Cattle and sheep are dying on farms as the lack of grass and replacement fodder is leaving animals more vulnerable to disease and infection.
Official Department of Agriculture figures put the number of mortalities of cattle in the first four months of this year at 152,000. That is up 36,000 on the mortality rate for the same period in 2012.
The department's animal-welfare helpline has received 860 calls though its early warning system.
One knackery in the west – Greene's of Ahascragh in east Galway, which serves an area stretching from Roscommon to south Galway, has reported a 100 per cent increase in activity, with queues of lorries forming to unload carcasses.
Winter hasn't ended yet over huge swathes of the Irish countryside and the shortage of grass and fodder has left tens of thousands of farmers in desperate straits – despite the mammoth logistical operation of importing thousands of tonnes of French hay and British silage.
As religious vigils took place in Cork and Kerry and special Masses were heard in Mayo last week, praying for better weather, the true extent of the crisis became clear.
Last year's disastrous summer and a six-month winter this year will now cost the economy €1bn.
IFA deputy president Eddie Downey told the Sunday Independent: "It's the single biggest crisis in Irish agriculture for years, in my view, and it has been understated just how bad it is.
"What is strange is that there are pockets of the country still in crisis, while in other parts ground conditions have improved because of drier weather. But along the entire west coast and into the north-east, around Cavan, Monaghan and even north Meath, it is very very bad.
"The paradox is that in some parts of the country they have managed to cut silage. It's not a bad crop – not wonderful, but not that far behind the norm."
Another contributory factor is the increase in the number of cattle in the Republic, which has risen sharply in recent years due to improved prices. There are now more than 300,000 extra cattle in the country, compared with four years ago.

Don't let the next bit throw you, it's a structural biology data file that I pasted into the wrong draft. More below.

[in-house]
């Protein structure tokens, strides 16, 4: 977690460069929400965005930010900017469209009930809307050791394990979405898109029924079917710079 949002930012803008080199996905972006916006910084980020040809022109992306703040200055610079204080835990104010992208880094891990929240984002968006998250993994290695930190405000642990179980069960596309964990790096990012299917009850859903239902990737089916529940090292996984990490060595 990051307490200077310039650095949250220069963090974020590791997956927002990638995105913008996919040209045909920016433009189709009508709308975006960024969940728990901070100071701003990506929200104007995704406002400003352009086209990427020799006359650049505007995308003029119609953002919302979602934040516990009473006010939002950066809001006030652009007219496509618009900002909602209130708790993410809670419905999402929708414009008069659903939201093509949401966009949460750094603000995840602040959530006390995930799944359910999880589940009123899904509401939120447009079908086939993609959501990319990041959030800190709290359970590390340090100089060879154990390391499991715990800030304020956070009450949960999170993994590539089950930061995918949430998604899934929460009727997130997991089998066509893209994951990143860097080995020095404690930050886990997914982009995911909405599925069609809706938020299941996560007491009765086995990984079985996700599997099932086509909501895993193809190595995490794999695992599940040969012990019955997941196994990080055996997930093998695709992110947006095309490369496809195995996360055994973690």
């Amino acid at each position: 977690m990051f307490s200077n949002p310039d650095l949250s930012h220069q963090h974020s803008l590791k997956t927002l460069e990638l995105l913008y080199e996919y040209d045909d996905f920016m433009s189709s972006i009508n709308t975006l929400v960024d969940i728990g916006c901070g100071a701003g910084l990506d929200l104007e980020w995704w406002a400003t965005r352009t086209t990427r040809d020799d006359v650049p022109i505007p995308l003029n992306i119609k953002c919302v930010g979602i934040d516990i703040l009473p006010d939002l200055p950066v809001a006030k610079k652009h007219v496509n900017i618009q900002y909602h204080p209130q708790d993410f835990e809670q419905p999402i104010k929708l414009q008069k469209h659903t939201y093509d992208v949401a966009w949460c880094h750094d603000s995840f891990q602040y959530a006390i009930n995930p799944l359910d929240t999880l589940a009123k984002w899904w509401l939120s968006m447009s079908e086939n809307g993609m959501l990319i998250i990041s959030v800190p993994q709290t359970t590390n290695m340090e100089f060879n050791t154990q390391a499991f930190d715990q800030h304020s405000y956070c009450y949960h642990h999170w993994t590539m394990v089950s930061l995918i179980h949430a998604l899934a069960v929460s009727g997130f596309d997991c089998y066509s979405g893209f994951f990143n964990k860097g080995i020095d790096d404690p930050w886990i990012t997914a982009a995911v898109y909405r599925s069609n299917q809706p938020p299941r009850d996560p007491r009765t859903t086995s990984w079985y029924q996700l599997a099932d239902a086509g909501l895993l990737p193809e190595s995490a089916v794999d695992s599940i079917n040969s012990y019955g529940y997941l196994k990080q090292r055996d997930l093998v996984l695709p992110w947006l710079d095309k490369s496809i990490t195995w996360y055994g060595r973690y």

According to Professor John Sweeney of NUI Maynooth, the problem is the stubborn anti-cyclones that have become "locked" over Ireland, bringing with them northerly and north-westerly air flows (cold polar air), rather than the warm moist air from the south that usually comes at this time of year.
"This has been very sustained this spring – really from the beginning of March you had a tendency for the anticyclones to become entrenched in position."
Professor Sweeney said it was still unclear why this was happening.
"Whether it is due to something that is 'gone' in our climate as a result of climate change or not is open to speculation. There is some research linking the location and weakness of the jet stream to the south with the removal of the summer sea ice in the Arctic Ocean."
He added: "It is very tentative as yet, but it is being suggested that the loss of all that shiny snow and the warming up of the northern ocean is reducing the need for our depressions to whistle by us as normal. Instead, it is making the jet stream weaker and a bit more inclined to get locked in strange positions.
"That is just one suggestion but it really is too early to label a cause."